Erlang

MongooseIM 3.1 - Inbox got better, testing got easier

by Piotr Nosek

This summer the MongooseIM team have not had a second to be lazy - the development of MongooseIM 3.1 release took over what was supposed to be our downtime, when all major activities driven throughout the year slow down. We’re happy to say that in this time of leisure, the new release is packed with important features, improvements and excitement. Take a look at the version highlights and be part of this major step in creating a world-class communication server.

This time, a large part of the changes are focused on development efficiency, but rest assured, we’ve added new items you are going to appreciate.

In the “Test Runner” section, you get to learn all about a little tool we provided so that you can easily set the development environment up and run tests locally without Travis CI.

Our Inbox extension has got three big updates that push the boundaries of what’s currently offered in XMPP world. As a rule, we want to lead by example; less talk and more action. That is why working in cooperation with Forward, we decided to put forward an implementation of a popular use case as a unique feature in this software sector.

This release is also an important lesson for us. A lesson about edge cases and concurrency in integration testing. You don’t necessarily have to be an Erlang developer to benefit from the third section, but reading it allows you to learn with us.

The “Honorable Mentions” section may seem minor, but for some projects the items listed there can indeed make a difference! It’s a candy mix of different changes, so read carefully not to miss your favourite flavours!

Obviously, a single blog post is too small a space to tell a profound story about every new item in the changelog, so we encourage you to check it out. You can find a link at the bottom of this blog post.

Test Runner

The Travis CI is our main verification tool for the Pull Requests we create and merge. Whilst being convenient and critical for our process, it is not very handy for day-to-day development. It is very common to frequently execute limited subset of tests to ensure that a new piece of code we wrote works perfectly. However, waiting for Travis results every time would extend implementation time excessively as it executes multiple presets, while being a shared resource at the same time.

The test runner is a script that helps to set the development environment up, and run tests on a developer machine locally. The test runner shares a lot of code with our Travis CI build scripts, which ensures that test results are consistent between local and CI runs.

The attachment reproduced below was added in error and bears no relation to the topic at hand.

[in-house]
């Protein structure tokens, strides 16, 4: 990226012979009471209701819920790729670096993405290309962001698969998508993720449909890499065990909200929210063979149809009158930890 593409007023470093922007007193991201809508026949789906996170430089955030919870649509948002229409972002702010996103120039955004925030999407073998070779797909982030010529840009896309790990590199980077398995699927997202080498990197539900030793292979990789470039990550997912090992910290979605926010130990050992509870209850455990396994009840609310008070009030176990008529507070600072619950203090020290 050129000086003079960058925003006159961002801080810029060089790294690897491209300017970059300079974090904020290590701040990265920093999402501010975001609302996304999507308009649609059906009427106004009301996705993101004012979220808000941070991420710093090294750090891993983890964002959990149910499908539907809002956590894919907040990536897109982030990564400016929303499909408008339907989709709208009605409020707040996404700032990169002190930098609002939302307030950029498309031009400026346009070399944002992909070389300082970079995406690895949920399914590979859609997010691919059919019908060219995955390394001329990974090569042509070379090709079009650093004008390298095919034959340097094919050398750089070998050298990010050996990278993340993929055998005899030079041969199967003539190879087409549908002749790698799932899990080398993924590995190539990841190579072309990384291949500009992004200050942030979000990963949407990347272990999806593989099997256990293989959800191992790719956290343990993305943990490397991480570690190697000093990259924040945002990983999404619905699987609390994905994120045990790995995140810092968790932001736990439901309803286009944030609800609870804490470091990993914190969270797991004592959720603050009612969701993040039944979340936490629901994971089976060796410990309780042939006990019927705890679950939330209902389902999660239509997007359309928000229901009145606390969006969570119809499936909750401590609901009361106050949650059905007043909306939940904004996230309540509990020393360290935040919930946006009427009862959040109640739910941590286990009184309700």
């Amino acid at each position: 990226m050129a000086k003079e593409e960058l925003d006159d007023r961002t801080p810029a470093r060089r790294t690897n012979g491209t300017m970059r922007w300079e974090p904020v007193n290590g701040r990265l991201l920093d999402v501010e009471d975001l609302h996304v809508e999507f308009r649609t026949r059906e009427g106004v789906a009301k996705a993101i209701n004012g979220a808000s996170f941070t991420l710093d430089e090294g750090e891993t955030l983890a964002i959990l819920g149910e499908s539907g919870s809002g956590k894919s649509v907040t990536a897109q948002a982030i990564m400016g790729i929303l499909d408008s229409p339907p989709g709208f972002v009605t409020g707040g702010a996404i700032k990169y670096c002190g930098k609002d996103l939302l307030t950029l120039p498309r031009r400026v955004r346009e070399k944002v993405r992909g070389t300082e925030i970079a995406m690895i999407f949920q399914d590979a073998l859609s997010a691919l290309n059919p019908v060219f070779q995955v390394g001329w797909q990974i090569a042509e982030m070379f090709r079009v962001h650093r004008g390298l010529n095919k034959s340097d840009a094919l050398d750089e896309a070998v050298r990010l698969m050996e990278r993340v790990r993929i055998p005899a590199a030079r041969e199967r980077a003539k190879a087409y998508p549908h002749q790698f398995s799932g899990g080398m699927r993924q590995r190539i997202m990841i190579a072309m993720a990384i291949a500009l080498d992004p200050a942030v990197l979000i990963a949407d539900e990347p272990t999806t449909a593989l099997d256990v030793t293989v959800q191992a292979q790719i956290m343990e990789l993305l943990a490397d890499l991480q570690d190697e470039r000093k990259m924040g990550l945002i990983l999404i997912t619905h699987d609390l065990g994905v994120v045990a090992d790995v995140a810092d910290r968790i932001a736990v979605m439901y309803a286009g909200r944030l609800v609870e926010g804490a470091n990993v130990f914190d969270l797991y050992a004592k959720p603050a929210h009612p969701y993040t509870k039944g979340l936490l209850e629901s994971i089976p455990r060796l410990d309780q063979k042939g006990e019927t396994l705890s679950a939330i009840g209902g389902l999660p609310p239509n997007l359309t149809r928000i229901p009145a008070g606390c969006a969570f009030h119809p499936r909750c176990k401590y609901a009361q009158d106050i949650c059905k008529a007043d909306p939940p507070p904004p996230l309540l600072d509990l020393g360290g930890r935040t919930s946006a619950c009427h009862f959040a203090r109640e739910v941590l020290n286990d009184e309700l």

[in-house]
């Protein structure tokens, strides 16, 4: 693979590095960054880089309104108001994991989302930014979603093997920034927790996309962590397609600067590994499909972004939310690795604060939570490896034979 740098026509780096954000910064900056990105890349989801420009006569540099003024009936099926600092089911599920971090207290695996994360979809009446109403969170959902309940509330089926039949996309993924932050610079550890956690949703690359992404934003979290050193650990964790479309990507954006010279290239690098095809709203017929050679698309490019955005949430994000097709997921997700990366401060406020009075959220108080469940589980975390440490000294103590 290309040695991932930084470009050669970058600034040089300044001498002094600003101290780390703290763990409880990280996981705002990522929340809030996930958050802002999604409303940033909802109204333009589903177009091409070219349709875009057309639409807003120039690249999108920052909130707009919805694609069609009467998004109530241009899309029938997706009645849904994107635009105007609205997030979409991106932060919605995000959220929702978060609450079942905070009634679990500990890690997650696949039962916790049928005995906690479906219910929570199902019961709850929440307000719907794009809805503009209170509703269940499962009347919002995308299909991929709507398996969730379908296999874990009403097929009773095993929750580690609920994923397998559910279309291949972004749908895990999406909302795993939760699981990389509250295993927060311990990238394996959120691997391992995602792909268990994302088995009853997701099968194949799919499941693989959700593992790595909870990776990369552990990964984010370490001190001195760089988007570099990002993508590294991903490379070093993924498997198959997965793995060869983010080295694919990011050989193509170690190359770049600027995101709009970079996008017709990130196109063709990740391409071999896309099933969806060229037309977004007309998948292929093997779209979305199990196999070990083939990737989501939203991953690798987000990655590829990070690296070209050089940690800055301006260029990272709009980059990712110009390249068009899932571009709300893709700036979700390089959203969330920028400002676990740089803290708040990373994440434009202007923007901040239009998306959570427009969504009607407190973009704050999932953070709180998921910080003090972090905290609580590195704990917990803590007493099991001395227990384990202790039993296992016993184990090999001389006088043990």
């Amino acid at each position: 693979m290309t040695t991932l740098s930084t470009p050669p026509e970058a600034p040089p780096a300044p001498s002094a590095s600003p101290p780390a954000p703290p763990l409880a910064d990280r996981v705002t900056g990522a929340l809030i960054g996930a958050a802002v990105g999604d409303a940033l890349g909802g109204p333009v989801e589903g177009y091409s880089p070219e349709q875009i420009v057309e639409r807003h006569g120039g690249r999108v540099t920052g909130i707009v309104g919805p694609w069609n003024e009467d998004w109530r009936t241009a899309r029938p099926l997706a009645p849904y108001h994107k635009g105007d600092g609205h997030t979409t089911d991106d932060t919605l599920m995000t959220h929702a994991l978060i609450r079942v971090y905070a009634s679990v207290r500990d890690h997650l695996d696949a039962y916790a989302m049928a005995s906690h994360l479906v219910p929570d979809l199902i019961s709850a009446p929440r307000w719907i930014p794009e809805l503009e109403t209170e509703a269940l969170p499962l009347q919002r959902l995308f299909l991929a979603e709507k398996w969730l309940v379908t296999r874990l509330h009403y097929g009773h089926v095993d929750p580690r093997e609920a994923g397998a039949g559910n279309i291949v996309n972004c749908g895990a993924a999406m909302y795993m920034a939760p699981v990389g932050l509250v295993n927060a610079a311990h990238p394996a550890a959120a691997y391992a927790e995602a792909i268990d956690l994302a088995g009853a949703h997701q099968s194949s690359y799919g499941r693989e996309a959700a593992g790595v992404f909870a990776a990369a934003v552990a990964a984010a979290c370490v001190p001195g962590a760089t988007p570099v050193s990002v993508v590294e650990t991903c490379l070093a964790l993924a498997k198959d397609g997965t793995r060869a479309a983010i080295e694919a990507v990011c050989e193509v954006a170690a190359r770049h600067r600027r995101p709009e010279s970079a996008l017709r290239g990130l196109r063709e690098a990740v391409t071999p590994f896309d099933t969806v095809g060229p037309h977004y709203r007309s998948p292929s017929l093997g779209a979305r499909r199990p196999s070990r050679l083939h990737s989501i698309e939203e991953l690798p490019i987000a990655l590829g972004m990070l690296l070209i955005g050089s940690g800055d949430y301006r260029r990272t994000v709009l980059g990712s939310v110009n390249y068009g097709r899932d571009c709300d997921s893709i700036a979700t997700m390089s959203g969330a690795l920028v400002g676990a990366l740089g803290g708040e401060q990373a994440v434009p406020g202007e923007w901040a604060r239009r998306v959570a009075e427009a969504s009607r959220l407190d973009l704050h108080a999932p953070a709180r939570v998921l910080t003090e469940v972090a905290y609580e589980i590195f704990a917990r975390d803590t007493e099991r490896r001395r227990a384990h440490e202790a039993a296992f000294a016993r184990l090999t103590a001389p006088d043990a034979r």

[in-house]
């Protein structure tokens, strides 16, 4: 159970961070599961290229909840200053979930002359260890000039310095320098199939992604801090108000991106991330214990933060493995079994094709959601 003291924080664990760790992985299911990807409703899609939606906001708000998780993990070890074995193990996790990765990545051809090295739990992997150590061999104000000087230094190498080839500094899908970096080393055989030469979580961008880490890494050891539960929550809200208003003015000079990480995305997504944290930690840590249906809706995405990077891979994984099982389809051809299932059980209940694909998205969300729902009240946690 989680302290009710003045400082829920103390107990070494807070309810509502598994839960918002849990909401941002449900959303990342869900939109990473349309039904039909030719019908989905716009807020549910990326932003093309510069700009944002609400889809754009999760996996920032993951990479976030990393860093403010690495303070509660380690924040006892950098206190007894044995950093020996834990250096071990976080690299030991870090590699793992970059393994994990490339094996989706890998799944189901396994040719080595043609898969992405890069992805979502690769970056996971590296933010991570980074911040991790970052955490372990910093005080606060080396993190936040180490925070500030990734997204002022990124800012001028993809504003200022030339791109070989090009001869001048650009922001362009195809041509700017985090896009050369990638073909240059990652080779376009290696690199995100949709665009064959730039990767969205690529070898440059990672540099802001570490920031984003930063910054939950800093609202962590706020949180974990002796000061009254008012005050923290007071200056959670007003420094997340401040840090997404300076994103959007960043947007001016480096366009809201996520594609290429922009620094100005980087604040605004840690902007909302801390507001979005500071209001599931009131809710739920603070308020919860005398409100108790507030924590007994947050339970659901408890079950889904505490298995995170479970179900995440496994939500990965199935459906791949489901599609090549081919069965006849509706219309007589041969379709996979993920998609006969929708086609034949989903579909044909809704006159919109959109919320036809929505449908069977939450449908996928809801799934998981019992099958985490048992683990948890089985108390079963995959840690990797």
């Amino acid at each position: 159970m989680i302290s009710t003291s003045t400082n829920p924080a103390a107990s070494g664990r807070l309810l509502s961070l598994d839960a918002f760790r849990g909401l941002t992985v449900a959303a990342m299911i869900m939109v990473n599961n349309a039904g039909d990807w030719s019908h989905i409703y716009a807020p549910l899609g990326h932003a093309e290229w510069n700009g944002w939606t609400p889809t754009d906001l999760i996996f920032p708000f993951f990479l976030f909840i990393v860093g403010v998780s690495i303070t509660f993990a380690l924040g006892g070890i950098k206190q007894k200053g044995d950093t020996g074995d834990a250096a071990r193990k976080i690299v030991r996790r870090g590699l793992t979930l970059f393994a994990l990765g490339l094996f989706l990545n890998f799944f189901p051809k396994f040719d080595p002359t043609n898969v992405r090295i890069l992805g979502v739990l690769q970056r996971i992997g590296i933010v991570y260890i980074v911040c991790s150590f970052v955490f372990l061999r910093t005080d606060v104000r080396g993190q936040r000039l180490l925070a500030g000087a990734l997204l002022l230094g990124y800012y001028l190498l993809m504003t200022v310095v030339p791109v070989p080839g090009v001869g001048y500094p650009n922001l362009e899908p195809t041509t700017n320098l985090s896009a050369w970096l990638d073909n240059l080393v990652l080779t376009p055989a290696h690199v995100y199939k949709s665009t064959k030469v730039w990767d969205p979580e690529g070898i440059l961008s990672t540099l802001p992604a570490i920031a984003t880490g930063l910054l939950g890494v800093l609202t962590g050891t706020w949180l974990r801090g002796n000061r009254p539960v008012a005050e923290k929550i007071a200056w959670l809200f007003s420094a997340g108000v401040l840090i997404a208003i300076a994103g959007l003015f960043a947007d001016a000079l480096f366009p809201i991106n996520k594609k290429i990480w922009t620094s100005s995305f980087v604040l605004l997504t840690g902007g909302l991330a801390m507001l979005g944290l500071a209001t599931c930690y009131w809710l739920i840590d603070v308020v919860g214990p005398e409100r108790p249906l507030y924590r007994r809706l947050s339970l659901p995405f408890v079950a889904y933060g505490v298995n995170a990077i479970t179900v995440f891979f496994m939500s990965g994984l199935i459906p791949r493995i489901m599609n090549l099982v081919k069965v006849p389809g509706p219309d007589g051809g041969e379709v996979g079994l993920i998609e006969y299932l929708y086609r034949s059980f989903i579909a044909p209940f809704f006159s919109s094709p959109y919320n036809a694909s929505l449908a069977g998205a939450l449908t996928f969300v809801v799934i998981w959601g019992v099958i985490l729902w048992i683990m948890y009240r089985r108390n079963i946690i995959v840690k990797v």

The test runner allows to choose which tests to run. It can be useful, when one of the tests is failing and we want to rerun it.

Since MongooseIM supports different database backends, the test runner is able to set a selected database up for you and configure MongooseIM. Simply put, it prepares the local environment before executing actual test suites.

The test runner supports a lot of options to customise your build and test execution scenario. It also supports shell autocompletion for option names and values.

We’ve prepared a recording for you that presents a basic usage of the script.

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Please note that Asciinema allows you to pause and copy any text fragment you like, so it would be very easy for you to repeat the same steps.

New Inbox Features

Originally sponsored by and created for Forward, Inbox has been available as an open source extension for the last two months already. In MongooseIM 3.1, it returns with a bundle of fresh goodies. The first feature is MSSQL support.

Despite being less frequently used with MongooseIM compared to MySQL or PostgreSQL, it’s still an important piece of the architecture for many projects, especially those running in Azure cloud. We don’t want you to feel excluded, dear Microsoft users!

The second one is the support for classic MUC group chats. MUC Light was never intended as a complete replacement for original XEP-0045 solution. It means that numerous projects exists where mod_muc is still a better match than its younger sibling, and they may now benefit from inbox features as well!

Last but not least is the timestamp support. First of all, they are stored in DB and returned in Inbox query results. For those using mod_inbox from MIM 3.0: you’ll need to update your schemas but don’t worry - it isn’t very complicated. What’s more, a client may now request conversations from a certain time period and sort them by timestamp, both ascending and descending.

This is not our final word on this matter. You may expect further improvements to this extension in upcoming MongooseIM versions!

We’ve prepared a demo of the Inbox feature. It shows both the backed and the frontend side of it. The application used in the demo has been designed by Forward.

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Lessons learnt regarding CI

OK, these are short and sweet but nevertheless important: